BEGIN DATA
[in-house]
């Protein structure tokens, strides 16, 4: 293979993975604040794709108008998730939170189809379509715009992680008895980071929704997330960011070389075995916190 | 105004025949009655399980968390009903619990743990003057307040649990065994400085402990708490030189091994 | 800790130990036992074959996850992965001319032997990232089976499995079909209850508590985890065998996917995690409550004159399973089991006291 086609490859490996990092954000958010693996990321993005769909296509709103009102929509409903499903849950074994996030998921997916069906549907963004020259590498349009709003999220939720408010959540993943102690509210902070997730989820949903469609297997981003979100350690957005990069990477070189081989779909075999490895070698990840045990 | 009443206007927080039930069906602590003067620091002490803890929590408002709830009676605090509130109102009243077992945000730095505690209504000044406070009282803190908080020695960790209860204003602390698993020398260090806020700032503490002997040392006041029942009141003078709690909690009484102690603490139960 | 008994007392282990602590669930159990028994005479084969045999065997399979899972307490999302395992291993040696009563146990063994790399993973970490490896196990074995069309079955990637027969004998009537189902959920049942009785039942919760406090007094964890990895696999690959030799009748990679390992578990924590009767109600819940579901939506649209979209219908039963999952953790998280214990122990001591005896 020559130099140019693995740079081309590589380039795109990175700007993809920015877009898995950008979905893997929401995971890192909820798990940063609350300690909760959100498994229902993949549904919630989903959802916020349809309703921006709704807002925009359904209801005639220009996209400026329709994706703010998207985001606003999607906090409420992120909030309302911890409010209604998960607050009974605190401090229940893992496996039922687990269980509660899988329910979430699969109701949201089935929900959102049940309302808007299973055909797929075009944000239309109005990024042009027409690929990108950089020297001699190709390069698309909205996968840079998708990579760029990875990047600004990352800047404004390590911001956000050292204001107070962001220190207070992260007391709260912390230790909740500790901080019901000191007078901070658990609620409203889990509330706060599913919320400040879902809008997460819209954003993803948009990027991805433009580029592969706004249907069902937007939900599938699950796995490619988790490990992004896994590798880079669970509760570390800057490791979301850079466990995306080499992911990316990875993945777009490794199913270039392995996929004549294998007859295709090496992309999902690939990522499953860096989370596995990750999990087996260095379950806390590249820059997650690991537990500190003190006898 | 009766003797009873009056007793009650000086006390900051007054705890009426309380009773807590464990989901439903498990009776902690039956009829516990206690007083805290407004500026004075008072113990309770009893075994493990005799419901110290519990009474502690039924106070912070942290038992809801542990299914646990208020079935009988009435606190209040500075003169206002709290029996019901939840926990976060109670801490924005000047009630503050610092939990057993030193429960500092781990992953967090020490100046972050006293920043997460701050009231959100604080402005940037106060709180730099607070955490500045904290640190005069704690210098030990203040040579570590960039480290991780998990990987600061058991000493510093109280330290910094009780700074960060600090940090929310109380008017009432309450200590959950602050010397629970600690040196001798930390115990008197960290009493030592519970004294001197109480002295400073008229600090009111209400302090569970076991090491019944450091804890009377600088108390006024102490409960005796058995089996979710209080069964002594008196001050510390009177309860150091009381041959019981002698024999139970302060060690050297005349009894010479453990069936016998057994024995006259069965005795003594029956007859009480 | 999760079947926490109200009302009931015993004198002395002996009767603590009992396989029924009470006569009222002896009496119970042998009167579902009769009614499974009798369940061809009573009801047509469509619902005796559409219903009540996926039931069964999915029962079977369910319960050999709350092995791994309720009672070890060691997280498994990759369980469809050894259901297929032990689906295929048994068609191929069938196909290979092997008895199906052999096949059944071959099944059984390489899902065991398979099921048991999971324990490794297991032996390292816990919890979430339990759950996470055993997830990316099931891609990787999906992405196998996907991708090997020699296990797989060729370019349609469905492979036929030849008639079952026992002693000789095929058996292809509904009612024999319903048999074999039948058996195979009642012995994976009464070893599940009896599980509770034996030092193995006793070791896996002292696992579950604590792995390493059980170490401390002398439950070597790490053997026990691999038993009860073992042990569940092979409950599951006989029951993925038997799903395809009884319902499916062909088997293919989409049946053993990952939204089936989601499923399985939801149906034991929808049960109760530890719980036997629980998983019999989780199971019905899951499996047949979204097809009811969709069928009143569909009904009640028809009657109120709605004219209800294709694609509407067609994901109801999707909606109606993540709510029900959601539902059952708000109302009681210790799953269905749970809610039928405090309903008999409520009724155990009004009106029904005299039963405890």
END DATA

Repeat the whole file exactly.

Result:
[in-house]
């Protein structure tokens, strides 16, 4: 293979993975604040794709108008998730939170189809379509715009992680008895980071929704997330960011070389075995916190 | 105004025949009655399980968390009903619990743990003057307040649990065994400085402990708490030189091994 | 800790130990036992074959996850992965001319032997990232089976499995079909209850508590985890065998996917995690409550004159399973089991006291 086609490859490996990092954000958010693996990321993005769909296509709103009102929509409903499903849950074994996030998921997916069906549907963004020259590498349009709003999220939720408010959540993943102690509210902070997730989820949903469609297997981003979100350690957005990069990477070189081989779909075999490895070698990840045990 | 009443206007927080039930069906602590003067620091002490803890929590408002709830009676605090509130109102009243077992945000730095505690209504000044406070009282803190908080020695960790209860204003602390698993020398260090806020700032503490002997040392006041029942009141003078709690909690009484102690603490139960 | 008994007392282990602590669930159990028994005479084969045999065997399979899972307490999302395992291993040696009563146990063994790399993973970490490896196990074995069309079955990637027969004998009537189902959920049942009785039942919760406090007094964890990895696999690959030799009748990679390992578990924590009767109600819940579901939506649209979209219908039963999952953790998280214990122990001591005896 020559130099140019693995740079081309590589380039795109990175700007993809920015877009898995950008979905893997929401995971890192909820798990940063609350300690909760959100498994229902993949549904919630989903959802916020349809309703921006709704807002925009359904209801005639220009996209400026329709994706703010998207985001606003999607906090409420992120909030309302911890409010209604998960607050009974605190401090229940893992496996039922687990269980509660899988329910979430699969109701949201089935929900959102049940309302808007299973055909797929075009944000239309109005990024042009027409690929990108950089020297001699190709390069698309909205996968840079998708990579760029990875990047600004990352800047404004390590911001956000050292204001107070962001220190207070992260007391709260912390230790909740500790901080019901000191007078901070658990609620409203889990509330706060599913919320400040879902809008997460819209954003993803948009990027991805433009580029592969706004249907069902937007939900599938699950796995490619988790490990992004896994590798880079669970509760570390800057490791979301850079466990995306080499992911990316990875993945777009490794199913270039392995996929004549294998007859295709090496992309999902690939990522499953860096989370596995990750999990087996260095379950806390590249820059997650690991537990500190003190006898 | 009766003797009873009056007793009650000086006390900051007054705890009426309380009773807590464990989901439903498990009776902690039956009829516990206690007083805290407004500026004075008072113990309770009893075994493990005799419901110290519990009474502690039924106070912070942290038992809801542990299914646990208020079935009988009435606190209040500075003169206002709290029996019901939840926990976060109670801490924005000047009630503050610092939990057993030193429960500092781990992953967090020490100046972050006293920043997460701050009231959100604080402005940037106060709180730099607070955490500045904290640190005069704690210098030990203040040579570590960039480290991780998990990987600061058991000493510093109280330290910094009780700074960060600090940090929310109380008017009432309450200590959950602050010397629970600690040196001798930390115990008197960290009493030592519970004294001197109480002295400073008229600090009111209400302090569970076991090491019944450091804890009377600088108390006024102490409960005796058995089996979710209080069964002594008196001050510390009177309860150091009381041959019981002698024999139970302060060690050297005349009894010479453990069936016998057994024995006259069965005795003594029956007859009480 | 999760079947926490109200009302009931015993004198002395002996009767603590009992396989029924009470006569009222002896009496119970042998009167579902009769009614499974009798369940061809009573009801047509469509619902005796559409219903009540996926039931069964999915029962079977369910319960050999709350092995791994309720009672070890060691997280498994990759369980469809050894259901297929032990689906295929048994068609191929069938196909290979092997008895199906052999096949059944071959099944059984390489899902065991398979099921048991999971324990490794297991032996390292816990919890979430339990759950996470055993997830990316099931891609990787999906992405196998996907991708090997020699296990797989060729370019349609469905492979036929030849008639079952026992002693000789095929058996292809509904009612024999319903048999074999039948058996195979009642012995994976009464070893599940009896599980509770034996030092193995006793070791896996002292696992579950604590792995390493059980170490401390002398439950070597790490053997026990691999038993009860073992042990569940092979409950599951006989029951993925038997799903395809009884319902499916062909088997293919989409049946053993990952939204089936989601499923399985939801149906034991929808049960109760530890719980036997629980998983019999989780199971019905899951499996047949979204097809009811969709069928009143569909009904009640028809009657109120709605004219209800294709694609509407067609994901109801999707909606109606993540709510029900959601539902059952708000109302009681210790799953269905749970809610039928405090309903008999409520009724155990009004009106029904005299039963405890």